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Zinc-Sepsis

This trial aims to randomize almost 4,200 infants in Nepal and India and estimates the effect of a daily dose of zinc given to infants under antibiotic treatment for clinical severe infection on survival.

Zinc as an adjunct for the treatment of clinical serious infection in young infants

Severe infections, including sepsis and severe pneumonia, contribute to almost one quarter of the deaths in infants up to two months of age. This is despite available – although not always accessible – antibiotic therapy, and the problem is likely to be aggravated as antibiotic resistance continues to spread.

In a recent randomized controlled trial in India, which was undertaken by the same research consortium, CISMAC researchers found that a daily dose of zinc given to infants aged 7 to 120 days under antibiotic treatment for probable serious bacterial infection increased the success of treatment by 43%. The trial was not powered to estimate the effect of zinc on their risk of dying.

With collateral funding from RCN’s GLOBVAC program, we are now undertaking a much larger trial, this time in infants younger than two months of age, also with clinically suspected sepsis. This trial will estimate the efficacy of zinc to enhance survival when it is given in addition to antibiotics. The trial is being undertaken in two hospitals in Nepal and four hospitals in New Delhi with CISMAC partners Translational Health Science and Technology Institute India (THSTI) and the Institute of Medicine, Tribhuvan University in Nepal.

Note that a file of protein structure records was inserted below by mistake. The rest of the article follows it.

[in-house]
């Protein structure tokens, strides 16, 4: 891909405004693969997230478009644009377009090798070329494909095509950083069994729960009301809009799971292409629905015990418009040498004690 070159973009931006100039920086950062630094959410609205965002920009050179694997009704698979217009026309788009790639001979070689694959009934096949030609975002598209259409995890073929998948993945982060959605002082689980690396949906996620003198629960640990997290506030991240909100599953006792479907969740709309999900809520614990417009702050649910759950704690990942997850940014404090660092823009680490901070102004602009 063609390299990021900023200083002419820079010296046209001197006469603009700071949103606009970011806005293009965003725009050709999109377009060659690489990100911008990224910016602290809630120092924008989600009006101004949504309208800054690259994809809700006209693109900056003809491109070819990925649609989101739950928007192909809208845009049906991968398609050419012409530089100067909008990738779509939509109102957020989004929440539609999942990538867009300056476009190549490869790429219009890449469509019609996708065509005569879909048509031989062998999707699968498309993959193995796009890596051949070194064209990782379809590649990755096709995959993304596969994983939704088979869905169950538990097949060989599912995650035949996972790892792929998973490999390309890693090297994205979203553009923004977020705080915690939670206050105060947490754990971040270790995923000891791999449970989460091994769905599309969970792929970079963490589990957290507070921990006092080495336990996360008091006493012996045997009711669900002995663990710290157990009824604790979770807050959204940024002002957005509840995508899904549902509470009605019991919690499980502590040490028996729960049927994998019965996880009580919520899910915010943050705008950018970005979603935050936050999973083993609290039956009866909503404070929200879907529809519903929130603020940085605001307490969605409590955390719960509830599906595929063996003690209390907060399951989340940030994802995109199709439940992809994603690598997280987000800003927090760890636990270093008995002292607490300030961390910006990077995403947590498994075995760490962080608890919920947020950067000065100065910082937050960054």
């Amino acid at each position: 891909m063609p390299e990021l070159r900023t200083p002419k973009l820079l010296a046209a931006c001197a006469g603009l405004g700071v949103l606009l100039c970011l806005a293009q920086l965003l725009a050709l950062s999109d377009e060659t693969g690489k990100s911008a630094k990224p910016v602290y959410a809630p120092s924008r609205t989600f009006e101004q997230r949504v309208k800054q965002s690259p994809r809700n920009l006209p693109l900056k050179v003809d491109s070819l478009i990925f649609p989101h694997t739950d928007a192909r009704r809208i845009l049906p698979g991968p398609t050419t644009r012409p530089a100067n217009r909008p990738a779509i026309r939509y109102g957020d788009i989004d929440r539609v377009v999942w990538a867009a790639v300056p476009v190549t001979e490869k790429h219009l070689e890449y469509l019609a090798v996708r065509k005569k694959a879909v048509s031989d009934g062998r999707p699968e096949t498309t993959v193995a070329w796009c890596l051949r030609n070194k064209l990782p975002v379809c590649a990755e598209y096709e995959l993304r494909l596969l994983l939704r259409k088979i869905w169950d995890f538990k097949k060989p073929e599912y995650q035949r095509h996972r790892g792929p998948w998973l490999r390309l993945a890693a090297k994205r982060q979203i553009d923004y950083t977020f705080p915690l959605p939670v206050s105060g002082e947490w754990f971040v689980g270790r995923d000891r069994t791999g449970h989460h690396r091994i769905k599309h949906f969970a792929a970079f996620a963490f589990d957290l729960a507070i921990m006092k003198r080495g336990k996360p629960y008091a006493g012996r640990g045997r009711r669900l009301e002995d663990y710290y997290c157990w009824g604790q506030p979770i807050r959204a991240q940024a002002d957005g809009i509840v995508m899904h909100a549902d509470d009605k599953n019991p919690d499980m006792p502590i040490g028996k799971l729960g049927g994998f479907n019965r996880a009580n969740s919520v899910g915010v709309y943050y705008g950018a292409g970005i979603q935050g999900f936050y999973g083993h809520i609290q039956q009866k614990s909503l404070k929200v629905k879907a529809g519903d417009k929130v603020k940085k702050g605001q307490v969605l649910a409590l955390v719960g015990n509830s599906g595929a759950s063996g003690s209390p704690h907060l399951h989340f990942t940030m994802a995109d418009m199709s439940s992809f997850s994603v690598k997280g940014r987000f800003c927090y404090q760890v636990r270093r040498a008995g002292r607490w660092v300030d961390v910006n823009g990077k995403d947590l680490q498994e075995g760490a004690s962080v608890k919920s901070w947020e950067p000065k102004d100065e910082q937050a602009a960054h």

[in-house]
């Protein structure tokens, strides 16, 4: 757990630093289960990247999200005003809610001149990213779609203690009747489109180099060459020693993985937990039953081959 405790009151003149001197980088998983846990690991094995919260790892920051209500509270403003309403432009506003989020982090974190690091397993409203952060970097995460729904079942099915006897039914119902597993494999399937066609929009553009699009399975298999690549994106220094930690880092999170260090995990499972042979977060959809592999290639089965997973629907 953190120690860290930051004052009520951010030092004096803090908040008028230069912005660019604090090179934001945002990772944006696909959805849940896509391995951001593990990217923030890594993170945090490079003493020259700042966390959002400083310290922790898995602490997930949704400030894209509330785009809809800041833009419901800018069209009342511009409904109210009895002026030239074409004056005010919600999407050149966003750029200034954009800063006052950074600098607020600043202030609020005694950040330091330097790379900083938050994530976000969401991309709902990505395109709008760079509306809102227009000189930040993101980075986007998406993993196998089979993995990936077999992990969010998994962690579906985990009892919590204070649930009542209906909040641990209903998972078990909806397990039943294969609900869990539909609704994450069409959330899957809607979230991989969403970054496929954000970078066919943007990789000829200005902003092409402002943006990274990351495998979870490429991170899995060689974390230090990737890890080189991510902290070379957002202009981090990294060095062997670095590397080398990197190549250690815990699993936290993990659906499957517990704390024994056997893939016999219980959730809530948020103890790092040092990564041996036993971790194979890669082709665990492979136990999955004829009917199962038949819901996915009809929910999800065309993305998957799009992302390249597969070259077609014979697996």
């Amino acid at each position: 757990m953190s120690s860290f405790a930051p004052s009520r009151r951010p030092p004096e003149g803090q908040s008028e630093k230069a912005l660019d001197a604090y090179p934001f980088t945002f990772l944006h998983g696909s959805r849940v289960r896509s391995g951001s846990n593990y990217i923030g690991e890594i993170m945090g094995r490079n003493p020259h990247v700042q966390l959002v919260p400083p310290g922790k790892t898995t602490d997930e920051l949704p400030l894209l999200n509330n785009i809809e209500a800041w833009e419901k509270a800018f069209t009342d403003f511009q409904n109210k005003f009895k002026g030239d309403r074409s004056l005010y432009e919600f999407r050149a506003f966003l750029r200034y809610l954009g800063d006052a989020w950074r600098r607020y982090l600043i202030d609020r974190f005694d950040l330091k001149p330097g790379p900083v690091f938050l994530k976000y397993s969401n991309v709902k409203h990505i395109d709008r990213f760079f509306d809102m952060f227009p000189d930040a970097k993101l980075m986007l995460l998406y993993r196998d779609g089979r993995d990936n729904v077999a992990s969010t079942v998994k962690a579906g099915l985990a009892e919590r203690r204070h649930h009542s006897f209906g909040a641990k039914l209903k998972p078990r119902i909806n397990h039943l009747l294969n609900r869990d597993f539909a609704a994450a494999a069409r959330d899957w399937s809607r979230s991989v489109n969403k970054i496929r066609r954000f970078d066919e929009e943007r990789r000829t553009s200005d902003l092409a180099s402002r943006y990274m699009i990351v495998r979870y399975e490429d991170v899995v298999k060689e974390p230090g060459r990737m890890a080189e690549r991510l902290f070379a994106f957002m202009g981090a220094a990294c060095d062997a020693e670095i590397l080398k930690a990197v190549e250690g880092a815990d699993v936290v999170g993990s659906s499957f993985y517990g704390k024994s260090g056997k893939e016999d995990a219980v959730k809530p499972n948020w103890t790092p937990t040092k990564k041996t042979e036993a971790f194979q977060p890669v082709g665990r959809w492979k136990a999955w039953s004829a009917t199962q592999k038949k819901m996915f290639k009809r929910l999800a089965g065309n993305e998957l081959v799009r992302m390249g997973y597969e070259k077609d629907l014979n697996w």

Being used routinely for treatment of children with diarrhoea, zinc is widely accessible; it is also very cheap. Should the adjunct zinc treatment prove to be effective in increasing the survival chances of these vulnerable babies, our study will provide important evidence for improving the treatment guidelines for sepsis, thereby contributing to enhanced survival of young infants in low- and middle-income countries.

 

Principal Investigators:
Sudha Basnet, University of Bergen, Norway, and Tribhuvan University, Nepal
Nitya Wadhwa, Translational Health Science and Technology Institute (THSTI), India
Tor A. Strand, Innlandet Hospital Trust, and University of Bergen, Norway